Stillness can come in different ways, there is no right or wrong way to do it, you can find a favourite place to sit inside or outside, as long as you won't be disturbed, and focus simply on your breath, the physical sensations you feel from breathing, the rise and fall in the abdomen and rib cage, there is no need to change anything stick with whatever feels natural to you, if your mind wanders away, and it will, bring back to focus once again on your breath, it may be that you prefer to focus on a soothing image, nature in the garden, using your sight as if you are seeing for the first time, noticing all the small intricate details, or listening to a low, calming piece of music, the sounds of nature, the birds, a slow trickling stream, or some natural motion like a candle flame flickering,  you are using your senses to be fully aware and completly experiencing the present moment. It is not problem solving nor is it planning, it is not regretting or reliving the past, it is not worrying or dreaming of the future, It is just being Still and breathing in your own natural calm rhythm.

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Times of Change

We are now living in uncertain times, changes occuring on a daily basis and the long term outcome unknown, but change and uncertainty have always been impossible to avoid, change is one of the things that is always constant, this is how most of us experience life, so how do we start to navigate through this time of anxiety, stress, and worry, that we have for ourselves, our famlies, friends and colleagues. Acceptance is a start, to truly accept that we can't plan our way out of what we don't know, and it's ok to have the feelings that you have, give yourself permission to experience the uncertainty of this situation.

Our brain has a natural negativity bias, this means when we are faced with uncertainty, we are most likely to think about all of the things that could or might go wrong, rather than focusing on all of the good things that could possibly happen, Its also natural to feel fear about the future and this fear only adds fuel to our negativity bias. To counter our tendency to focus on the negative, we can write down things that we are grateful for within these uncertain times, try to write maybe three things per day, it can be absolutely anything that comes to mind. Research has shown that when we think about something that we are grateful for, our body releases serotonin this helps to give us a mood boost and dopamine which plays a vital role in the brain's pleasure and rewards system. Intentionally being kind to others helps, getting out of our own heads, our own worries and stress. Caring for other's, texting a friend, asking a neighbour if they are ok, smiling at someone is always a kind thing to do, even in times of correct social distancing, these small postive acts of kindness make us happier as our brain releases oxytocin.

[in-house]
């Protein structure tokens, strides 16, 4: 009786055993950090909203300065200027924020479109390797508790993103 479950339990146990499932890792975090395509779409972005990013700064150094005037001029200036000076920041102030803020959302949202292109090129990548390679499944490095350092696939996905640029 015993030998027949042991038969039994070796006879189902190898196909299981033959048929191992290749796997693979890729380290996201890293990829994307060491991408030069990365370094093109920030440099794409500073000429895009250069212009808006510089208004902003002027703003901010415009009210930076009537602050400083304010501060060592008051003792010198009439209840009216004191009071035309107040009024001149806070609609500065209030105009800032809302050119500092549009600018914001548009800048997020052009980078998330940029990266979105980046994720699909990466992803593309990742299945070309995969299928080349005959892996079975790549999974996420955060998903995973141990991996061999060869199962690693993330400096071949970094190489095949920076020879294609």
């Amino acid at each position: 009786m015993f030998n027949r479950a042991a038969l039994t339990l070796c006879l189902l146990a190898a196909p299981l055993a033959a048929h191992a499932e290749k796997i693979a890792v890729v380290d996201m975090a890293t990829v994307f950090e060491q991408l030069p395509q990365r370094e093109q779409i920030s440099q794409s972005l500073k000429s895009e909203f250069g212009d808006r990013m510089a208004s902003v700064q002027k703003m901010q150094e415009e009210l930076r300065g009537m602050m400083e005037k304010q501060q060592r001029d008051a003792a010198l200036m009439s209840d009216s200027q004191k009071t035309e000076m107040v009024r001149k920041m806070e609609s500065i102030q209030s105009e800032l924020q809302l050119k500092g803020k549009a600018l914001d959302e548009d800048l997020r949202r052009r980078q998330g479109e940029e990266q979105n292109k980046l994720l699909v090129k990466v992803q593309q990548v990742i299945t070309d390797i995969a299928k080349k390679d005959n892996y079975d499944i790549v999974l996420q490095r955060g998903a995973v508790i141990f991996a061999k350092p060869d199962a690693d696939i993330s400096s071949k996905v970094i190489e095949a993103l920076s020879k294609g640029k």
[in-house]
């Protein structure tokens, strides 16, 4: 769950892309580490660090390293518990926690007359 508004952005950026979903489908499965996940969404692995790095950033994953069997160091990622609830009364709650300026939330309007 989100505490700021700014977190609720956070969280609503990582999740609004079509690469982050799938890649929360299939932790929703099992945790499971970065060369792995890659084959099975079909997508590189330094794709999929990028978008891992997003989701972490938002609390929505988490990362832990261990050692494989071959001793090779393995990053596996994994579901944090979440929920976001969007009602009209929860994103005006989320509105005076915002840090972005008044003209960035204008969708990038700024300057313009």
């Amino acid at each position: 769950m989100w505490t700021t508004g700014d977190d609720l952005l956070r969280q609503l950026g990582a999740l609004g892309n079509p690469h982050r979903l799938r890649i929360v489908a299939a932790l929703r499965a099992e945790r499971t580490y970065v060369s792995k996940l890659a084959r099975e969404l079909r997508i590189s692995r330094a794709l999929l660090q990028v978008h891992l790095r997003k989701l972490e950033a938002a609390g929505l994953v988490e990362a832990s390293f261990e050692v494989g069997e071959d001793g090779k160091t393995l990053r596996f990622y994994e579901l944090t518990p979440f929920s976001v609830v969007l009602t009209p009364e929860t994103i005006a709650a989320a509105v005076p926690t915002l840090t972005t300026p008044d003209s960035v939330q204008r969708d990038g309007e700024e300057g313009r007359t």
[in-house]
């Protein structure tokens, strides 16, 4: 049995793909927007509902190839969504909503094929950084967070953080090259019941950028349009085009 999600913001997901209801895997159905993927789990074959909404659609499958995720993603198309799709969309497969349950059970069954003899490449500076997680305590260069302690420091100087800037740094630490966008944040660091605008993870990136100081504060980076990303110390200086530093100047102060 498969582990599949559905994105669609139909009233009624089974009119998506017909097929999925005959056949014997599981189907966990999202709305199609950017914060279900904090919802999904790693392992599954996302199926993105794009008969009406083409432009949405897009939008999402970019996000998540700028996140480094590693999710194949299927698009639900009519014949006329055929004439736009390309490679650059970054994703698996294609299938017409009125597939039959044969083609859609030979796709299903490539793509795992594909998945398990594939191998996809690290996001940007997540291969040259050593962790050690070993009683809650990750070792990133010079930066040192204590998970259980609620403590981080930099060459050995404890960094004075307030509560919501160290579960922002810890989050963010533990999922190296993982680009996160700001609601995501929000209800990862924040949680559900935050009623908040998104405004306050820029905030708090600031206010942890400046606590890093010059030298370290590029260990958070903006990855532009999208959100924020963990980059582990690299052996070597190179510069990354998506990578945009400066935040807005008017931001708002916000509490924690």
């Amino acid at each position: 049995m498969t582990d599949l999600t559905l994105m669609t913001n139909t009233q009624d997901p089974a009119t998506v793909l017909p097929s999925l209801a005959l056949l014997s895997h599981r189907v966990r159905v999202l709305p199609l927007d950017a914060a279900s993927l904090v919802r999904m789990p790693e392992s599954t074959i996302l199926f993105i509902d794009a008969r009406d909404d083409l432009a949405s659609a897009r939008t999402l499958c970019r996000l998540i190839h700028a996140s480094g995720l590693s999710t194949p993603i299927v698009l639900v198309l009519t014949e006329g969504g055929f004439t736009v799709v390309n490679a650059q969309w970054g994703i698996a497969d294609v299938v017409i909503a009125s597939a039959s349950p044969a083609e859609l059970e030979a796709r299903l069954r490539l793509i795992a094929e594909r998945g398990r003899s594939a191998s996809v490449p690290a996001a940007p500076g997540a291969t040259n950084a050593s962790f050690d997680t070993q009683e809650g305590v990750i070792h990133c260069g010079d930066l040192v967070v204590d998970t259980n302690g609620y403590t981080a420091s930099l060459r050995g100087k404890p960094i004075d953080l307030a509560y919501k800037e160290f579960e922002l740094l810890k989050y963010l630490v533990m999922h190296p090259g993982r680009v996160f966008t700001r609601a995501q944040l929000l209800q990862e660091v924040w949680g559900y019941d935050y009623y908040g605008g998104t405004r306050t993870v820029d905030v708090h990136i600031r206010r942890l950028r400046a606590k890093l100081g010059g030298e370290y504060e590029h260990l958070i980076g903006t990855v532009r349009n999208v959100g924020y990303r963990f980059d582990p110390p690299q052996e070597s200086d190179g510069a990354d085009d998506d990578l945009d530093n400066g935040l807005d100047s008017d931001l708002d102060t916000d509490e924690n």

Having daily tasks "rituals"  things that we do by repitition each day provide us with a sense of control, giving us order during the chaos, it's an efficient way of us relieving the anxiety and stress, we may have to change some of our old rituals for new or different ones during this time of isolation, try involving family members to come up with some new ideas, home exercising as a family, husband and wife indoor date night at the weekend, using technology to keep in virtual contact with loved ones, a to do list, reading the books you've always wished you had time to, Our world is full of constant change our rituals old or new help us to keep consistency and balance.

Having some times during the day away from the constant 24/7 barrage of media coverage, perhaps choose a specific time to tune in and stick to the trusted sources of information, government and NHS websites, this is especially true if you are prone to feeling anxious and your thoughts spiral into overdrive, don't believe everything you think, thoughts are not statements or fact, pause and breathe.

The use of mindfulness practices can be really helpful, to navigate through the uncertainty that change brings into our lives, using the breath meditation, bodyscan, mindful movement, loving kindness practice, becoming aware of how you are, your thoughts and feelings, experience your body sensations, being curious and gentle without trying to fix or change anything that is present, being non judgemental about anything that arises. It will be possible to be exactly as you are in the present moment with practice, this takes sometime and some dedication to achieve, but every new skill takes a little time to learn. 

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Appreciation for what you have

Take a moment now and scan through your life, notice which memories or parts of your life that you feel appreciation for, I'm guessing that its something that happened rather than something that you purchased.